Above, left-to-right: countless white lavender butterflies help pollinate the flowers; a typical window in Saint-Saturnin-les-Apt; sacks of fragrant lavender on sale in Apt – a popular souvenir.



Driving back across the plateau, the views were magnificent, dominated by rows of well-tended lavender, interspersed with wheat and a few other crops. It needed another week or two to get the truly luminous purple hue that we expected from that special plant, but the smell and the scenery was still “tres magnifique”. We stopped often for pictures, as did many others. There were plenty of fine vantage points and places to safely pull off the road, so no crowding. At one stop we watched a Chinese couple doing their pre-wedding pictures, which is a sight we have grown accustomed to in other scenic spots around the planet, especially New Zealand. The sun dipped beyond the horizon just before we left the Valensole area, descending from the plateau west towards Manosque. We finally got back to Apt around 11:00, but the drive was smooth and relaxing.

Getting memorable family photos in Valensole.
Valensole sunset

From top left: An often-encountered scene in the fields: getting the perfect family photo. But don’t crush the flowers! Sunset scenes on the Valensole Plateau 

Valensole lavender rows at sunset


Driving around Provence, we really enjoyed how empty the roads were late in the day and at night. Zipping along well-marked, winding roads was not only tremendously enjoyable, but easy as well. Every place that a side road meets a larger road is marked with red reflective poles. Roads in France often lack verges, so if you pull off the road, you go directly into a ditch. But the road edges and in general, road markings are clear. The signage is clear as well, so driving is a simple pleasure. At dusk or night, most folks are enjoying a long leisurely dinner. So we would often only see another vehicle every ten minutes or so. Other vehicles tended to want to get where they were going, as we were, so things moved briskly. Add the great scenery, hillside villages sprinkled along the way, and the overall driving experience is fabulous.

After all that driving, it turned out that we found lavender at peak bloom within minutes of Apt. The best fields were near the villages of Roussillon and Bonnieux, though it was not as neatly tended and not on such a huge scale as the fields on the Valensole Plateau.

Provencal farmhouse with lavender field at dusk near Bonnieux
A Gordes cat

An attractive Provencal farmhouse near Bonnieux with lavender rows in the last rays of light (left) and a neighborhood cat on patrol going up a tree in Gordes (right)


We can recommend using Apt as a base when visiting the myriad attractions of Provence. We enjoyed our self-catering apartment in the Residence Suite Home Apt, which had a boullangerie and a big E. Leclerc grocery store only a few minutes’ walk down the road.

The town is not only central, but parking is easy, which is not the case in the hillside villages. Finding parking inside villages can be very challenging. Most busy villages have parking lots downhill and we sympathized with sweaty travellers lugging their baggage up to wherever they were staying.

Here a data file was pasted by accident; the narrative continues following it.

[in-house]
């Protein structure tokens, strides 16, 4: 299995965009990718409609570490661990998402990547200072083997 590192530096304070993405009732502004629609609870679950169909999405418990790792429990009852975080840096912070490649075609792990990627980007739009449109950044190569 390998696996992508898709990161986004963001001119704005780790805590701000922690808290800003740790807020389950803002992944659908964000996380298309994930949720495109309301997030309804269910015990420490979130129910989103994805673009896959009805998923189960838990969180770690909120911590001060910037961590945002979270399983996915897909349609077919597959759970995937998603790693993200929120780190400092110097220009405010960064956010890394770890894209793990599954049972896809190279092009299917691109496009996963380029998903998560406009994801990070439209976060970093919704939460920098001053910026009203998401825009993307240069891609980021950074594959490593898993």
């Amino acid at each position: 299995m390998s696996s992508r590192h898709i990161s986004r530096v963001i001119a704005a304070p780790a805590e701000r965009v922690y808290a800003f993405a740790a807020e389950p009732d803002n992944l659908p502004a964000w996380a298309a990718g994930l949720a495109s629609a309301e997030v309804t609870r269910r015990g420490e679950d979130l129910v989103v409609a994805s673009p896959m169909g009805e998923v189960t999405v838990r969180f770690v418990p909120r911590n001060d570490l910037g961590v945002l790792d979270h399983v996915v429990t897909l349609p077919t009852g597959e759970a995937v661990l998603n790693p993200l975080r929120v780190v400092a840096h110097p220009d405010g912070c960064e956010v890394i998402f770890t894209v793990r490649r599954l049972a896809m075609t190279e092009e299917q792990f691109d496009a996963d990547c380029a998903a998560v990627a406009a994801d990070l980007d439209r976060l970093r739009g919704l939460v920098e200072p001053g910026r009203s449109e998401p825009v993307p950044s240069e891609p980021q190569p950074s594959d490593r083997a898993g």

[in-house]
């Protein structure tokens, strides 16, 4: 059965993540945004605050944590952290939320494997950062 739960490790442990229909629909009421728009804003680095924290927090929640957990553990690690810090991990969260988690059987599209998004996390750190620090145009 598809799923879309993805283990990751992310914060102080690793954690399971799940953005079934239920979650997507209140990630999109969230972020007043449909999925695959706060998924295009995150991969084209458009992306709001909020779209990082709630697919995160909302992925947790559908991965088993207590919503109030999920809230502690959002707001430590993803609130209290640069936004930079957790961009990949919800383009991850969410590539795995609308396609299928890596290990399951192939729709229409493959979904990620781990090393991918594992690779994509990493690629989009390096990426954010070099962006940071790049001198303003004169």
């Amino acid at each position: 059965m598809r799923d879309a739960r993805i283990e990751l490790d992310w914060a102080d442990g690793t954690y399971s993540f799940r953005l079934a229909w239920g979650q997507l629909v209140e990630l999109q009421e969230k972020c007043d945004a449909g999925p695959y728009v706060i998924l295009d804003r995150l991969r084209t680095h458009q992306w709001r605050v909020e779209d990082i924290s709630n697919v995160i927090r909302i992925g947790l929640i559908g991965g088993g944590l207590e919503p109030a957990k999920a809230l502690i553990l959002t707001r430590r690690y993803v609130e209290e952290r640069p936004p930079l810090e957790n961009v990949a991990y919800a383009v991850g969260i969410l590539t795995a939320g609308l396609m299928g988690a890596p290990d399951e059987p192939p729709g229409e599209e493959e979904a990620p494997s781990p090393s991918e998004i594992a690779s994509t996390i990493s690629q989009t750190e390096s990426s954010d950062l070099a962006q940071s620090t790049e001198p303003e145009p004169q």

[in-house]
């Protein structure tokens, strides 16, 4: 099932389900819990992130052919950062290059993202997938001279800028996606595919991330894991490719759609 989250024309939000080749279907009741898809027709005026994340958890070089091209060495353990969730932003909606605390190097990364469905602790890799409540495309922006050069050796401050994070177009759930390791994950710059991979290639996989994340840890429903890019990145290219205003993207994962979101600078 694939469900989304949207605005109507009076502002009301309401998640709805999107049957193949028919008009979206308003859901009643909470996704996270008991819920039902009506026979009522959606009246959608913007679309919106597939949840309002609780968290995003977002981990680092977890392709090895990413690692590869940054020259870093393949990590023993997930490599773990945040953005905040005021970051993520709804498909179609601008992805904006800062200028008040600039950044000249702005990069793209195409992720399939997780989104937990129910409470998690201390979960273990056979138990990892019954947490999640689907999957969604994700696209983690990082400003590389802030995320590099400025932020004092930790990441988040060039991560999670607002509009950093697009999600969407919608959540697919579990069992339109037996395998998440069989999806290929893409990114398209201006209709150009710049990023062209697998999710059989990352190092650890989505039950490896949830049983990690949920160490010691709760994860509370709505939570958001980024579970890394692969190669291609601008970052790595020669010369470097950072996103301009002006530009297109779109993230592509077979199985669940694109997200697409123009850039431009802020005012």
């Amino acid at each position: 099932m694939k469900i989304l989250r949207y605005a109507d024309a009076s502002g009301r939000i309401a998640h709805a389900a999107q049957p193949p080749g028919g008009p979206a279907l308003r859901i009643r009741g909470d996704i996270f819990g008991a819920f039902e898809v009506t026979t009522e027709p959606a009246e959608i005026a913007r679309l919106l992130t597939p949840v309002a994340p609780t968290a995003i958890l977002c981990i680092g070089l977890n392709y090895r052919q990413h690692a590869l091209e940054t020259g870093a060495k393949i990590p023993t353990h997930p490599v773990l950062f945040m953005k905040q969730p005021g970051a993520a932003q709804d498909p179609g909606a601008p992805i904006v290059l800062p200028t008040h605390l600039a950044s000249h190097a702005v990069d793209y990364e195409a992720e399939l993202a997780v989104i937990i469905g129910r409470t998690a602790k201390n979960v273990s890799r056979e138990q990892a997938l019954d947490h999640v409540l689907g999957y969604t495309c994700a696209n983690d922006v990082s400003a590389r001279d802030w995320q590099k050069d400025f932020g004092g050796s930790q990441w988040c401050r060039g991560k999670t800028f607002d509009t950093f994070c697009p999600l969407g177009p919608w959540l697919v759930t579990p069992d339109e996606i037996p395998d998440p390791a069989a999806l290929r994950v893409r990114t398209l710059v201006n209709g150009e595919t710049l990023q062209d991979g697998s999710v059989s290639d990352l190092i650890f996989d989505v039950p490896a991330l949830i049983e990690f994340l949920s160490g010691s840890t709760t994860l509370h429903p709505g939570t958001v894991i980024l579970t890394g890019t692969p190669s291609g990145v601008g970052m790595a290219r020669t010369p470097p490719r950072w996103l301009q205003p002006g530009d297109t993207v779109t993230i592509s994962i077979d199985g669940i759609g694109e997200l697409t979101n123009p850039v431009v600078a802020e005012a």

Provencal village of Gordes sunset

The stylishly restored village of Gordes at sunset



The villages in Provence had a surprising amount of variety, so it is definitely not a “seen-one, seen-them-all” kind of place. Comparing Roussillon (touristy, but lovely with a palette of ochre shades), Gordes (well-renovated and upmarket), Bonnieux (charming with great sunset views) and any of the many others scattered along the sides of the valley is difficult. There is much to find: some are busy and touristic, while some are sleepy and seemingly devoid of inhabitants.

The quiet village of Saint-Saturnin-les-Apt in Provence
The ochre cliffs of Roussillon
The fields of Valensole
Gordes in Provence by night

Clockwise from top left: the quiet village of Saint-Saturnin-les-Apt; the oche cliffs of Roussillon; Gordes by night; fields of harvested wheat with lavender in the distance outside the village of Valensole



During the week we spent in the area, eating indoors quickly became preferable as the heat grew over the first few days, which took most of the bothersome flies out of the equation. Provencal cooking features fresh ingredients cooked simply and prepared with care. We enjoyed some memorable meals in the area, mostly in non-touristic towns. Top marks to La Fontaine in Villars, L’Estrade in Saint-Saturnin-les-Apt and Le Carnot Set in Apt. Accompanying the meals are some great wines. Every house wine Bruce ordered was excellent. Wines have been produced in Provence for over 2,000 years, so they are pretty good at it. Provence produces over 80% of the Rose on the planet. Washed down with the superb Rose wines produced nearby, provençal cuisine is understandably popular with foodies.

provençal cuisine
Chateau la Canorgue in Provence
A provençal driveway
white lavender butterfly

Clockwise from top left: light and perfectly-cooked Provencal cuisine; Chateau la Canorgue, which is well-known as the setting for the film “A Good Year”. They produce excellent wines and are a recommended stop near Bonnieux; another of the countless white lavender butterflies; a rather nice driveway outside Apt


The attraction of Provence is timeless: delicious food and wine, history, pastoral charm and bucolic scenery, all bathed in an exceptional quality of light. It is an extraordinary slice of France.

Valensole lavender rows

Rows of french lavender on the Valensole Plateau